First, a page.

In order to evaluate how well the models represent the current climate, the seasonal cycles of the precipitation over the Amazon region are compared to those derived from gauge data and CMAP data while focusing on the GFDL-CM2.1, GISS-ER, NCAR-CCSM3, and UKMO-HadCM3 models. Their outputs provide land surface as well as large-scale atmospheric variables that allow us to evaluate the key processes controlling the seasonality of rainfall in the current climate. We use in situ measurements of surface latent and sensible heat fluxes and absorbed surface solar radiation provided by the Large-scale Biosphere Atmosphere (LBA) field experiments for the Biological Reserve of Jaru (hereafter referred to as Jaru) at 10°05′S, 61°57′W. The measurements were carried out from February 1999 to September 2002 [von Randow et al., 2004]. Soil moisture data are digitized from Figure 5 in von Randow et al. . The total large-scale moisture convergence is calculated from the net zonal and meridional moisture transport [Δ(uq) and Δ(vq)], respectively, to the Southern Amazon region. Zonal moisture fluxes are computed at each time step of instantaneous model output and then integrated from 1000 hPa to 100 hPa and from 5°S to 15°S along 75°W [(uq)75°W,5°–15°S] and 45°W [(uq)45°W,5°–15°S], respectively. The net zonal moisture convergence Δ(uq) is calculated by the difference between these terms. A positive value of Δ(uq) represents a net zonal moisture convergence to the region. Similarly, (vq)5°S,45°–75°W and (vq)15°S,45°–75°W are meridional moisture fluxes integrated from 1000 hPa to 100 hPa and from 45°W to 75°W along 5°S and 15°S, respectively. The net meridional moisture transport Δ(vq) is computed from the difference between these two meridional moisture transport terms. The total moisture convergence to the Southern Amazon region, i.e., the sum of Δ(uq) and Δ(vq), is then converted into precipitable water per day per square meter, in order to compare with the rain rate.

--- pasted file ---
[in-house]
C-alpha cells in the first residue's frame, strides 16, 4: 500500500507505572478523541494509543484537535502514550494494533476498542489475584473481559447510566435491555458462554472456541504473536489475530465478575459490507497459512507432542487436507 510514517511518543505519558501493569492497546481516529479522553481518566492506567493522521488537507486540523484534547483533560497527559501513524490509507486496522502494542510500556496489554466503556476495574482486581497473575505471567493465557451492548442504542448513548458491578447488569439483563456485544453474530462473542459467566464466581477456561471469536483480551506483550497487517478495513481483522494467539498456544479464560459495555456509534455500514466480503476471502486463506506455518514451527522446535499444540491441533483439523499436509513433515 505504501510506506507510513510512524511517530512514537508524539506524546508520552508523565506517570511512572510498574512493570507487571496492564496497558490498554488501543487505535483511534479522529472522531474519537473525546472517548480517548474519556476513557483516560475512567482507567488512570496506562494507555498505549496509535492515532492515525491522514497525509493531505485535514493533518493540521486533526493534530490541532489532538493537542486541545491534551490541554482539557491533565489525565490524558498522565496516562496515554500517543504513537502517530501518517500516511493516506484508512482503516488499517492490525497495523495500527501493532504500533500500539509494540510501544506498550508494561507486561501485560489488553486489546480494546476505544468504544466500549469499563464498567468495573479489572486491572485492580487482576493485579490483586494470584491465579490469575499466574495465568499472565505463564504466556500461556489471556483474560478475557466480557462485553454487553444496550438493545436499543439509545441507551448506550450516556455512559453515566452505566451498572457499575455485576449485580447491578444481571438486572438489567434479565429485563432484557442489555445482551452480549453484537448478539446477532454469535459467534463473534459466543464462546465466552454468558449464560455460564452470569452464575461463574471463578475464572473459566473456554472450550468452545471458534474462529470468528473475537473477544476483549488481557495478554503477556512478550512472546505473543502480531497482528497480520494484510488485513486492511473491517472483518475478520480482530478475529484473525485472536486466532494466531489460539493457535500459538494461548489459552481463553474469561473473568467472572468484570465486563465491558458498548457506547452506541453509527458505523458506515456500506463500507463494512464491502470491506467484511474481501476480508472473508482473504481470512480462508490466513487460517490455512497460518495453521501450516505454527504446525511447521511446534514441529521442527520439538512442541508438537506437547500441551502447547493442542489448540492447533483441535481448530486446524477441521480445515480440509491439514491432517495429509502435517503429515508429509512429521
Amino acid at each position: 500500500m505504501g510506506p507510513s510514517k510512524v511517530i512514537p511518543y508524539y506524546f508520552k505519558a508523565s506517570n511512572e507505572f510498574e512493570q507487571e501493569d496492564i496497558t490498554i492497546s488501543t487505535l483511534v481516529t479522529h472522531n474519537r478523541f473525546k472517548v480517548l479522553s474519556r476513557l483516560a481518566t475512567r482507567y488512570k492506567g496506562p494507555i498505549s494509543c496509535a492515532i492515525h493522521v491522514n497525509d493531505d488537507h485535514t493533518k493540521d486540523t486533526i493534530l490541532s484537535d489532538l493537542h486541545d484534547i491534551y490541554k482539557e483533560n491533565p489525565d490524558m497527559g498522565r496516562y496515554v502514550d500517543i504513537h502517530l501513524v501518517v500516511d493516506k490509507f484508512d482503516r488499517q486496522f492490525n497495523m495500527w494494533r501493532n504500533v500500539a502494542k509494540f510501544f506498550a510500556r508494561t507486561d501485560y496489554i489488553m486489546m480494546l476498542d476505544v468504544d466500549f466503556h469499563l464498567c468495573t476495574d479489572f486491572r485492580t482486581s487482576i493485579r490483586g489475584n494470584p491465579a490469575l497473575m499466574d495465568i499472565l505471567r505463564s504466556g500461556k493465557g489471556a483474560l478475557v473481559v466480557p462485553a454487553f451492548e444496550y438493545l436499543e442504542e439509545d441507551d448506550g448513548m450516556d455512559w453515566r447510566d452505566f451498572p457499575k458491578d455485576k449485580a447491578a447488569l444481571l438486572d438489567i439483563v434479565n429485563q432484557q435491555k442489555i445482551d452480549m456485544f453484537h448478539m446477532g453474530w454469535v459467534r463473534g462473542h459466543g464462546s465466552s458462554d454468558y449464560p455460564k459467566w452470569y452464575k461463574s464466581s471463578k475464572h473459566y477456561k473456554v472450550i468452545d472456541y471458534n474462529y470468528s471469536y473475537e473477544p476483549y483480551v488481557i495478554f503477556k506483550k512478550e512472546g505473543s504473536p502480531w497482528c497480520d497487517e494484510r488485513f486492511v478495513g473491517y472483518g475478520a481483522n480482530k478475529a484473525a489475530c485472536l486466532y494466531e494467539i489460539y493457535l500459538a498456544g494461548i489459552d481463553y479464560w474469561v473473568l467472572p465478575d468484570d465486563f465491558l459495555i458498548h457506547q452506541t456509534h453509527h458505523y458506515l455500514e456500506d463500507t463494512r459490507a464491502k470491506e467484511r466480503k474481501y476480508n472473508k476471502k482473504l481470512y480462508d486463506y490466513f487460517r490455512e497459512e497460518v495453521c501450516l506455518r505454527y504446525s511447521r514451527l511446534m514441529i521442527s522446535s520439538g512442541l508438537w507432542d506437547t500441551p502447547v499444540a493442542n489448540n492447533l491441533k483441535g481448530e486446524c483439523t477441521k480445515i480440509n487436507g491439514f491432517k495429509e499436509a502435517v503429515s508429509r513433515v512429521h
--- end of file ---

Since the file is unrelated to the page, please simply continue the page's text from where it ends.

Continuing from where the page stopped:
We further focus on two models, GISS-ER and UKMO-HadCM3, which realistically represent the seasonal changes of the precipitation and the land surface fluxes over the Amazon region in their 20th century simulations. For the 20th century, we only consider the period from January 1970 to December 1999; for the 21st century run, we study the precipitation changes on a monthly time scale starting from January 2101 to December 2130. This is the first 30-year period after the atmospheric CO2 has stabilized at 720 ppm. A 30-year period is chosen to minimize the possible phase difference in decadal climate changes among different models. In the following discussion, unless it is specified explicitly, all changes such as precipitation, land surface conditions, sea surface temperature, and other large-scale conditions refer to the differences between the period of 2101–2130 and the period of 1970–1999. We also briefly discuss the potential climate impacts on ecosystem and land use over the Amazon based on predicted rainfall changes.
3.1. Changes of Precipitation in the 21st Century Compared to the 20th Century